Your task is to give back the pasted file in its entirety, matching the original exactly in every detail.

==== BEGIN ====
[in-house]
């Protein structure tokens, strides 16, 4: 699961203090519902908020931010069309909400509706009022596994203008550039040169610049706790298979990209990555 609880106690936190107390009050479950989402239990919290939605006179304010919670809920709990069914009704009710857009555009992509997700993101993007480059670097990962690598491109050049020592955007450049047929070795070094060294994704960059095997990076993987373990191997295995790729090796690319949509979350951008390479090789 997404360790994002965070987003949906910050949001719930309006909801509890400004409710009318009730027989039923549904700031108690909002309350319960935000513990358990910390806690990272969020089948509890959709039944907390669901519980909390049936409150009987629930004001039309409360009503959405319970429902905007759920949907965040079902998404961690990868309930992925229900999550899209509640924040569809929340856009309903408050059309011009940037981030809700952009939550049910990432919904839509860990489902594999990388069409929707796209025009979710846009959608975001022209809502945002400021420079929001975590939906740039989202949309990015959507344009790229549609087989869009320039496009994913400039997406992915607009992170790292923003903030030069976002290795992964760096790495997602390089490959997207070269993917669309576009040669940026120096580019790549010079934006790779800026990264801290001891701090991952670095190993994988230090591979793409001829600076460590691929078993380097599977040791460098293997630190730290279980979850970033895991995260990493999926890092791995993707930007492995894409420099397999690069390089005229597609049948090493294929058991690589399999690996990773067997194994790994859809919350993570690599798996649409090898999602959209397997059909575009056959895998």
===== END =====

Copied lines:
[in-house]
């Protein structure tokens, strides 16, 4: 699961203090519902908020931010069309909400509706009022596994203008550039040169610049706790298979990209990555 609880106690936190107390009050479950989402239990919290939605006179304010919670809920709990069914009704009710857009555009992509997700993101993007480059670097990962690598491109050049020592955007450049047929070795070094060294994704960059095997990076993987373990191997295995790729090796690319949509979350951008390479090789 997404360790994002965070987003949906910050949001719930309006909801509890400004409710009318009730027989039923549904700031108690909002309350319960935000513990358990910390806690990272969020089948509890959709039944907390669901519980909390049936409150009987629930004001039309409360009503959405319970429902905007759920949907965040079902998404961690990868309930992925229900999550899209509640924040569809929340856009309903408050059309011009940037981030809700952009939550049910990432919904839509860990489902594999990388069409929707796209025009979710846009959608975001022209809502945002400021420079929001975590939906740039989202949309990015959507344009790229549609087989869009320039496009994913400039997406992915607009992170790292923003903030030069976002290795992964760096790495997602390089490959997207070269993917669309576009040669940026120096580019790549010079934006790779800026990264801290001891701090991952670095190993994988230090591979793409001829600076460590691929078993380097599977040791460098293997630190730290279980979850970033895991995260990493999926890092791995993707930007492995894409420099397999690069390089005229597609049948090493294929058991690589399999690996990773067997194994790994859809919350993570690599798996649409090898999602959209397997059909575009056959895998």